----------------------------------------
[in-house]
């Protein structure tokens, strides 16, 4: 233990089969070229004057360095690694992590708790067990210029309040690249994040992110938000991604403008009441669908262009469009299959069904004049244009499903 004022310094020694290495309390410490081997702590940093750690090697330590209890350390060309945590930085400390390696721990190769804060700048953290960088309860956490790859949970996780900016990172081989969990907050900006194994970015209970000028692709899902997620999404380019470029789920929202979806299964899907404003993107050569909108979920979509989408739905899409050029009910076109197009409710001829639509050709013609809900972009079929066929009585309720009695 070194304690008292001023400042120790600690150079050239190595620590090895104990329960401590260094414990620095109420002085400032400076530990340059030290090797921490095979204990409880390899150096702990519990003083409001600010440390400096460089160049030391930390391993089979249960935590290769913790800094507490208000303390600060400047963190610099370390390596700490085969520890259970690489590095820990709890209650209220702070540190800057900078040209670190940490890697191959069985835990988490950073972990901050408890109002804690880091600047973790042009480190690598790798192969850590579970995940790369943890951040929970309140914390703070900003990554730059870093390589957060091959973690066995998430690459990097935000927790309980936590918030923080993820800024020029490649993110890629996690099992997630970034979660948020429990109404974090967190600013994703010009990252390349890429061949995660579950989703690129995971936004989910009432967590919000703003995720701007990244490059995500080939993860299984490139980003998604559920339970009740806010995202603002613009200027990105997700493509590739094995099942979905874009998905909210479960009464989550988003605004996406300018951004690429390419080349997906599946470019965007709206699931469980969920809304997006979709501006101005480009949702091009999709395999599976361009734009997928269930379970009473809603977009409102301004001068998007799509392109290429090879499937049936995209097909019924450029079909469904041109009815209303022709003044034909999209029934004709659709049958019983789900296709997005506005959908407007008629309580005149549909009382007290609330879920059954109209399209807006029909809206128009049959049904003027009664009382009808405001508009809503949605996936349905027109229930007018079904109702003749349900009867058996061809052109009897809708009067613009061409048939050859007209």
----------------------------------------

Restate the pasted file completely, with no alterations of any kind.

[in-house]
């Protein structure tokens, strides 16, 4: 233990089969070229004057360095690694992590708790067990210029309040690249994040992110938000991604403008009441669908262009469009299959069904004049244009499903 004022310094020694290495309390410490081997702590940093750690090697330590209890350390060309945590930085400390390696721990190769804060700048953290960088309860956490790859949970996780900016990172081989969990907050900006194994970015209970000028692709899902997620999404380019470029789920929202979806299964899907404003993107050569909108979920979509989408739905899409050029009910076109197009409710001829639509050709013609809900972009079929066929009585309720009695 070194304690008292001023400042120790600690150079050239190595620590090895104990329960401590260094414990620095109420002085400032400076530990340059030290090797921490095979204990409880390899150096702990519990003083409001600010440390400096460089160049030391930390391993089979249960935590290769913790800094507490208000303390600060400047963190610099370390390596700490085969520890259970690489590095820990709890209650209220702070540190800057900078040209670190940490890697191959069985835990988490950073972990901050408890109002804690880091600047973790042009480190690598790798192969850590579970995940790369943890951040929970309140914390703070900003990554730059870093390589957060091959973690066995998430690459990097935000927790309980936590918030923080993820800024020029490649993110890629996690099992997630970034979660948020429990109404974090967190600013994703010009990252390349890429061949995660579950989703690129995971936004989910009432967590919000703003995720701007990244490059995500080939993860299984490139980003998604559920339970009740806010995202603002613009200027990105997700493509590739094995099942979905874009998905909210479960009464989550988003605004996406300018951004690429390419080349997906599946470019965007709206699931469980969920809304997006979709501006101005480009949702091009999709395999599976361009734009997928269930379970009473809603977009409102301004001068998007799509392109290429090879499937049936995209097909019924450029079909469904041109009815209303022709003044034909999209029934004709659709049958019983789900296709997005506005959908407007008629309580005149549909009382007290609330879920059954109209399209807006029909809206128009049959049904003027009664009382009808405001508009809503949605996936349905027109229930007018079904109702003749349900009867058996061809052109009897809708009067613009061409048939050859007209």